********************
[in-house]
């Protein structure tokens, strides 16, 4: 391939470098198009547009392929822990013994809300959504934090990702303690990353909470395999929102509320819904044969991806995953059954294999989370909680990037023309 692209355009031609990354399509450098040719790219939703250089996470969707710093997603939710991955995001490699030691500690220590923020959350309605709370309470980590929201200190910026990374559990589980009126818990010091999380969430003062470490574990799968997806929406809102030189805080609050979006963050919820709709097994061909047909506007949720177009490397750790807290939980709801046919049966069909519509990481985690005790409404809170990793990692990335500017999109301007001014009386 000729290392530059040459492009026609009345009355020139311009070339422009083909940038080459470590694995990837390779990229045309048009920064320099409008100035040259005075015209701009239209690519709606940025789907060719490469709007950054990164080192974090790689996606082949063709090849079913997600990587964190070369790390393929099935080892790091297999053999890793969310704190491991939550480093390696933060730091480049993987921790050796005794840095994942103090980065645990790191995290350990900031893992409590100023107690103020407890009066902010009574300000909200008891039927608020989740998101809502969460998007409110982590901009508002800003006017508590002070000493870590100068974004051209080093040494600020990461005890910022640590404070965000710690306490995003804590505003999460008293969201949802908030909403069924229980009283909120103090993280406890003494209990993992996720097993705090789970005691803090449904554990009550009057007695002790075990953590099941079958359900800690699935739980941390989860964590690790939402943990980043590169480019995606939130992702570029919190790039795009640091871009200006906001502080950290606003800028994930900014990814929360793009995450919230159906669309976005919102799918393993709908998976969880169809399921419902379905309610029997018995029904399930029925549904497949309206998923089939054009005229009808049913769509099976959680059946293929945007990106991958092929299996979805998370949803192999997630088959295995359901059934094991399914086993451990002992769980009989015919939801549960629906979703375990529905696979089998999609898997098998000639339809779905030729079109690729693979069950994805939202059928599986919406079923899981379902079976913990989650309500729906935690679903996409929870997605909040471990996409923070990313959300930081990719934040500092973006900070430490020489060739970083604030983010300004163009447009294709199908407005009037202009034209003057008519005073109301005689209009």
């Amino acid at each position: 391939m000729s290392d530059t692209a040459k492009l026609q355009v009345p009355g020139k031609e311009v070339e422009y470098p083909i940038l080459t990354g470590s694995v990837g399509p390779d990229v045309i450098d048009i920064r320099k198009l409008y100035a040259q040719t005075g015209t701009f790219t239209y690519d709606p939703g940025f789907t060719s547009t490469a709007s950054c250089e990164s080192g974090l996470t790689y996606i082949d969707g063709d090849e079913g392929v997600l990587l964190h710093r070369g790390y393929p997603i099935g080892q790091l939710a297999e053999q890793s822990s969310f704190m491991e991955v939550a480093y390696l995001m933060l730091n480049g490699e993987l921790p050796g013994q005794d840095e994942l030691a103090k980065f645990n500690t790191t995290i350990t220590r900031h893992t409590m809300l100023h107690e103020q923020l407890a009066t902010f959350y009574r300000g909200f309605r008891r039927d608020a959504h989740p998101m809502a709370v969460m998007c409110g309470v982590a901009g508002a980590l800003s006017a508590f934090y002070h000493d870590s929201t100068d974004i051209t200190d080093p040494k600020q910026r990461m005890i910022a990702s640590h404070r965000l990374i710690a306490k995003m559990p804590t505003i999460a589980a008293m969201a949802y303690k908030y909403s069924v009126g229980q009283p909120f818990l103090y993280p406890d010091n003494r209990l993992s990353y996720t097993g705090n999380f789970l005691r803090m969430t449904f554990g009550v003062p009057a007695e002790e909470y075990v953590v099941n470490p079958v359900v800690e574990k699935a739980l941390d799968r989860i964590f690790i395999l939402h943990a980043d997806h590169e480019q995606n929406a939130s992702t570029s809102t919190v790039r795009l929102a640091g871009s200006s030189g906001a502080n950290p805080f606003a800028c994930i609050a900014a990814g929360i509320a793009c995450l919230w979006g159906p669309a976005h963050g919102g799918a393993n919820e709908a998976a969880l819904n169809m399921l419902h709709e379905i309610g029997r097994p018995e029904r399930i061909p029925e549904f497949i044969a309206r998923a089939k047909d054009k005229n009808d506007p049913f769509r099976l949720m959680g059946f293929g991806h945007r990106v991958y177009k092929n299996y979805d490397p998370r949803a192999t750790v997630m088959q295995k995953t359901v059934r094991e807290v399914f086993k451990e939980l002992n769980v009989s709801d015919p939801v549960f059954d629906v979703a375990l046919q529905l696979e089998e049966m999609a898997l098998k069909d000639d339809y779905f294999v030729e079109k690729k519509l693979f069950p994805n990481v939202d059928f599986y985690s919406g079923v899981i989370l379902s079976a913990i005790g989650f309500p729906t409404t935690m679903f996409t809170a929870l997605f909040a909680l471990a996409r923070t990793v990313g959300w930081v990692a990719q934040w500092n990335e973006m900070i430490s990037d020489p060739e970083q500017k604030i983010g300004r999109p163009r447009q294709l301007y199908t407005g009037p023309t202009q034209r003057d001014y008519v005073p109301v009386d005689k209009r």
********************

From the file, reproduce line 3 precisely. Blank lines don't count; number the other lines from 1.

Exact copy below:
């Amino acid at each position: 391939m000729s290392d530059t692209a040459k492009l026609q355009v009345p009355g020139k031609e311009v070339e422009y470098p083909i940038l080459t990354g470590s694995v990837g399509p390779d990229v045309i450098d048009i920064r320099k198009l409008y100035a040259q040719t005075g015209t701009f790219t239209y690519d709606p939703g940025f789907t060719s547009t490469a709007s950054c250089e990164s080192g974090l996470t790689y996606i082949d969707g063709d090849e079913g392929v997600l990587l964190h710093r070369g790390y393929p997603i099935g080892q790091l939710a297999e053999q890793s822990s969310f704190m491991e991955v939550a480093y390696l995001m933060l730091n480049g490699e993987l921790p050796g013994q005794d840095e994942l030691a103090k980065f645990n500690t790191t995290i350990t220590r900031h893992t409590m809300l100023h107690e103020q923020l407890a009066t902010f959350y009574r300000g909200f309605r008891r039927d608020a959504h989740p998101m809502a709370v969460m998007c409110g309470v982590a901009g508002a980590l800003s006017a508590f934090y002070h000493d870590s929201t100068d974004i051209t200190d080093p040494k600020q910026r990461m005890i910022a990702s640590h404070r965000l990374i710690a306490k995003m559990p804590t505003i999460a589980a008293m969201a949802y303690k908030y909403s069924v009126g229980q009283p909120f818990l103090y993280p406890d010091n003494r209990l993992s990353y996720t097993g705090n999380f789970l005691r803090m969430t449904f554990g009550v003062p009057a007695e002790e909470y075990v953590v099941n470490p079958v359900v800690e574990k699935a739980l941390d799968r989860i964590f690790i395999l939402h943990a980043d997806h590169e480019q995606n929406a939130s992702t570029s809102t919190v790039r795009l929102a640091g871009s200006s030189g906001a502080n950290p805080f606003a800028c994930i609050a900014a990814g929360i509320a793009c995450l919230w979006g159906p669309a976005h963050g919102g799918a393993n919820e709908a998976a969880l819904n169809m399921l419902h709709e379905i309610g029997r097994p018995e029904r399930i061909p029925e549904f497949i044969a309206r998923a089939k047909d054009k005229n009808d506007p049913f769509r099976l949720m959680g059946f293929g991806h945007r990106v991958y177009k092929n299996y979805d490397p998370r949803a192999t750790v997630m088959q295995k995953t359901v059934r094991e807290v399914f086993k451990e939980l002992n769980v009989s709801d015919p939801v549960f059954d629906v979703a375990l046919q529905l696979e089998e049966m999609a898997l098998k069909d000639d339809y779905f294999v030729e079109k690729k519509l693979f069950p994805n990481v939202d059928f599986y985690s919406g079923v899981i989370l379902s079976a913990i005790g989650f309500p729906t409404t935690m679903f996409t809170a929870l997605f909040a909680l471990a996409r923070t990793v990313g959300w930081v990692a990719q934040w500092n990335e973006m900070i430490s990037d020489p060739e970083q500017k604030i983010g300004r999109p163009r447009q294709l301007y199908t407005g009037p023309t202009q034209r003057d001014y008519v005073p109301v009386d005689k209009r």